Mudi started building his business from that one shop and increased his clientele by employing and diverse marketing strategies. From the word of mouth publicity by his over satisfied clients, he went further took a taxing step to push his brand before Nigerian community. “I also did lots of advert. You know at a time I was costuming Jumobi Adegbesan now Mofe –Damijo when she was the anchor of Lunch Break on AIT. I gave her different tops everyday for six months. I will design five Ankara for that week, enter molue bus to Alagbado where AIT is located. I will come back and start thinking of what to do for the following week. I did it for six months. It was tedious but I can say that gave me a breakthrough because people started knowing the name Mudi, just like that.”
While he was struggling to survive and made head way in his business, he made between N50 to N100 profit per wear; yet some of his clients owed him. This made him trek some distance to his house leaving him exhausted on getting home.
It was at that point of frustration that his roommate suggested a short cut to wealth for him. He recounts his encounter with his roommate, “I had a friend that shared my room with me, who was into yahoo-yahoo (cyber fraud). He was preparing scam letters to send to his international contacts via email, when I came in lamenting how terrible my day has been. He looked at me and asked, “Mudi, this work wey you dey do, when you go buy car with this work?”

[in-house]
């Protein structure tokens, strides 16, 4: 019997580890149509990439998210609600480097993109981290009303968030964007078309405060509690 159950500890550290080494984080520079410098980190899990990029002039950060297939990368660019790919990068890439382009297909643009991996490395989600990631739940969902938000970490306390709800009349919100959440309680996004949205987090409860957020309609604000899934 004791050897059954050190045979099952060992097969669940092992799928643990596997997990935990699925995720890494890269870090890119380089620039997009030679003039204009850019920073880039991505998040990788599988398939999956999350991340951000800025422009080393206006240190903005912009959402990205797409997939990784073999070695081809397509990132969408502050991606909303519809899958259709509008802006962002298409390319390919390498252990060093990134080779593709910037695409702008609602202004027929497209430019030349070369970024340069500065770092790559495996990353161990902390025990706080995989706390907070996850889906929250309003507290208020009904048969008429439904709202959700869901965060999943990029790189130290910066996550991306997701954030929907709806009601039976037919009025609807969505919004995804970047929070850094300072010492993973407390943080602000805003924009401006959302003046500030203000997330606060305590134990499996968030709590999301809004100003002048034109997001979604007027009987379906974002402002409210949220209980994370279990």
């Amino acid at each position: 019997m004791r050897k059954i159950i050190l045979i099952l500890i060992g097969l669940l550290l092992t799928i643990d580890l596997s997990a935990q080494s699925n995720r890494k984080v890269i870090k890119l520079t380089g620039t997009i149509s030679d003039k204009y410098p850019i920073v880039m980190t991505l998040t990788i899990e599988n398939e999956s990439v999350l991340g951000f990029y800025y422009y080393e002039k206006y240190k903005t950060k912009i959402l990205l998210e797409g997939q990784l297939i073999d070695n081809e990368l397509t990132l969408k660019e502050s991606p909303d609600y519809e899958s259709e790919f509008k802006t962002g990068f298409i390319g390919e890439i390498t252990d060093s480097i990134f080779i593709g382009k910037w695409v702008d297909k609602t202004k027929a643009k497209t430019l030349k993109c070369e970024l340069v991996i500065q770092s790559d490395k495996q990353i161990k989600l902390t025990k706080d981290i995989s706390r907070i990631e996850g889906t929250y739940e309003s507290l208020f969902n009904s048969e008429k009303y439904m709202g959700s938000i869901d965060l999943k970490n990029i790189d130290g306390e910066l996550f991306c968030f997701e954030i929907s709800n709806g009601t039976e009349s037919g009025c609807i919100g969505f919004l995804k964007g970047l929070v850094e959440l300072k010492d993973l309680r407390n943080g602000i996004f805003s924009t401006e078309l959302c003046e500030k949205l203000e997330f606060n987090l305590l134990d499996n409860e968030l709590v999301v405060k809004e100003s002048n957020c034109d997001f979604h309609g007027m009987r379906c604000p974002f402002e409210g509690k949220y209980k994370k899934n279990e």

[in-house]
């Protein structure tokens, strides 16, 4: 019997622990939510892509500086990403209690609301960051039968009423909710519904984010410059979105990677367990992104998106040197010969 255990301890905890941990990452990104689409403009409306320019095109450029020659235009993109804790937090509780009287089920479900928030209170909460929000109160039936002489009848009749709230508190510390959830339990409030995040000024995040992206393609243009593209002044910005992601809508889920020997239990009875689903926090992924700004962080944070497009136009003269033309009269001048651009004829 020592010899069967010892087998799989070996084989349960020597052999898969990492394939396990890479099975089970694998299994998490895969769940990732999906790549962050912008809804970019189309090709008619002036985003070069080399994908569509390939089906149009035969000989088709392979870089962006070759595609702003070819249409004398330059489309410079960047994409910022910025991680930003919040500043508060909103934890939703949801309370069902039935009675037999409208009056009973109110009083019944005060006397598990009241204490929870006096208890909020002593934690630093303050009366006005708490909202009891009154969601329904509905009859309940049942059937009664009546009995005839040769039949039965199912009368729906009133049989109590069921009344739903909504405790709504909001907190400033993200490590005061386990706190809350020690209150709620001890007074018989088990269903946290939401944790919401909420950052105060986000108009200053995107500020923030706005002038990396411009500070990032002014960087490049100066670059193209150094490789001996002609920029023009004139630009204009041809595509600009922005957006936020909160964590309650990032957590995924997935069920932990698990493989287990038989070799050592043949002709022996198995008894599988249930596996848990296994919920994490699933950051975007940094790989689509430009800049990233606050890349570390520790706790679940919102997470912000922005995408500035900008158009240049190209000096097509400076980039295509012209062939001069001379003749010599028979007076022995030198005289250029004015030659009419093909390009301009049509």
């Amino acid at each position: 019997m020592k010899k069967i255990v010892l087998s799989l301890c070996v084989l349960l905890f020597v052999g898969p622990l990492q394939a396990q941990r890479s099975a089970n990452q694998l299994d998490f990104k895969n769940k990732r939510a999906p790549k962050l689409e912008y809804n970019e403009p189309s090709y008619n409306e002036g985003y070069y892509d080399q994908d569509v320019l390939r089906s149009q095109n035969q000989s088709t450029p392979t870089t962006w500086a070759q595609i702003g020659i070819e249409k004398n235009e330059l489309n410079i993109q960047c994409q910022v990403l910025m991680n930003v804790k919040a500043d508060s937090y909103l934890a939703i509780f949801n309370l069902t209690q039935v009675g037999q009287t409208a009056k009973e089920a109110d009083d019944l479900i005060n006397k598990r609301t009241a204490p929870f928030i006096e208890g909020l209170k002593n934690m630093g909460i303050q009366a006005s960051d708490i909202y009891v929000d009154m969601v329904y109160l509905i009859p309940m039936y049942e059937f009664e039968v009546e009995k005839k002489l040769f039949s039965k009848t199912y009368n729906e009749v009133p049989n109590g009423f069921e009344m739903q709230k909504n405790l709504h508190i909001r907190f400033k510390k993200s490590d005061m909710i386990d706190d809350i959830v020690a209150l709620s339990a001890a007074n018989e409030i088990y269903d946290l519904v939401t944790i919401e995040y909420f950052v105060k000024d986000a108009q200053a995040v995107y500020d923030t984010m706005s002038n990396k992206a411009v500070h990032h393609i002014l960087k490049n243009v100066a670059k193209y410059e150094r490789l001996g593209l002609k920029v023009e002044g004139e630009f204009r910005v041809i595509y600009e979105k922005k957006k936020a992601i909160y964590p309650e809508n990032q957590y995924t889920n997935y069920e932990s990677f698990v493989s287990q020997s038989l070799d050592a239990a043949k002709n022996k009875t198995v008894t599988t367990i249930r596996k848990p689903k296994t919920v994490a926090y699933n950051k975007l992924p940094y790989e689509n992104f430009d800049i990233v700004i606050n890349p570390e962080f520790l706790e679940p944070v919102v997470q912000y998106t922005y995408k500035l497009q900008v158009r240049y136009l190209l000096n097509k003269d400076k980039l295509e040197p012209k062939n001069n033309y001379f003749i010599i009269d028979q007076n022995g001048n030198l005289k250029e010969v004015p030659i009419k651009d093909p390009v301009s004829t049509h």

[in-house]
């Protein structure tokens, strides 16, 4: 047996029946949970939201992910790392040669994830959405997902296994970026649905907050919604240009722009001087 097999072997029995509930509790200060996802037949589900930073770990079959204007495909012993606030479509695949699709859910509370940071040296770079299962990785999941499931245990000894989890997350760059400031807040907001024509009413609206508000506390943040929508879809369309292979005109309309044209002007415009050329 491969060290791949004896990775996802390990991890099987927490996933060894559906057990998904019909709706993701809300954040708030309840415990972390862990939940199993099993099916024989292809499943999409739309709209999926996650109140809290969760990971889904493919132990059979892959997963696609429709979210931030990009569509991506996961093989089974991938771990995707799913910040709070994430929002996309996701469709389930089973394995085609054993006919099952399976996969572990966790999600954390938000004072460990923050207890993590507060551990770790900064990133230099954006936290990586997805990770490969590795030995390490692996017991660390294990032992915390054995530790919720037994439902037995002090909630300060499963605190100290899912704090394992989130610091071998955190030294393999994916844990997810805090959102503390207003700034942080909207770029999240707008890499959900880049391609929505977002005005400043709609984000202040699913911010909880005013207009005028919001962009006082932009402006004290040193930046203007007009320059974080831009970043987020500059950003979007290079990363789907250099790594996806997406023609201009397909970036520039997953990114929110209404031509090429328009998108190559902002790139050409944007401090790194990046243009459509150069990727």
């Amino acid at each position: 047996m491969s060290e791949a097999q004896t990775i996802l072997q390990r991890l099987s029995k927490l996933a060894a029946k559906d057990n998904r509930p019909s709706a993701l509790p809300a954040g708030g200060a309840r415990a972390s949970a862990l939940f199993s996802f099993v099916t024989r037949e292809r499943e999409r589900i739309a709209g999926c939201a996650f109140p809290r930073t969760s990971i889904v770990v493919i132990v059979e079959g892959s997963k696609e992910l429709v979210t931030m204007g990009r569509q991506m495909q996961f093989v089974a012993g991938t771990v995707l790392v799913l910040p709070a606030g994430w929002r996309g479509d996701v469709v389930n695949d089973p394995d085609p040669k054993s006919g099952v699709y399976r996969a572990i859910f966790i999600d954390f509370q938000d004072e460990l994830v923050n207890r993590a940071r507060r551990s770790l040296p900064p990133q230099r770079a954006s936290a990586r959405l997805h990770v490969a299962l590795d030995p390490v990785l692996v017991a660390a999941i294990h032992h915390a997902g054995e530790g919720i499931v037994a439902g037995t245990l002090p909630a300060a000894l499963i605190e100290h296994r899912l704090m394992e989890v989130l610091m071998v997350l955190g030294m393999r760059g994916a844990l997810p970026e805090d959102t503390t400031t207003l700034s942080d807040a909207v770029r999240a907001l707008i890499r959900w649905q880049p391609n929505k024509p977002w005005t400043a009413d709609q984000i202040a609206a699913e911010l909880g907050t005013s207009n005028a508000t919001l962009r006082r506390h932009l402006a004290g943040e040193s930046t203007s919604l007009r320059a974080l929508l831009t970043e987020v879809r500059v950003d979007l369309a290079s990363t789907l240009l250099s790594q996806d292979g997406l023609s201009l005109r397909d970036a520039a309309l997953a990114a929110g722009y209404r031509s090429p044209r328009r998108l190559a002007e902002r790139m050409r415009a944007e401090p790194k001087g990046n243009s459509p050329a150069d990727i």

Mudi never gave a damn to the tempting temptation from his roommate but continued his business waiting for the day, God will bless his efforts.
With a culture of discipline, diligent, consistency, delayed gratification, and strict saving, which he learnt from Fola Agidiagaba, he started rising and expanding his business.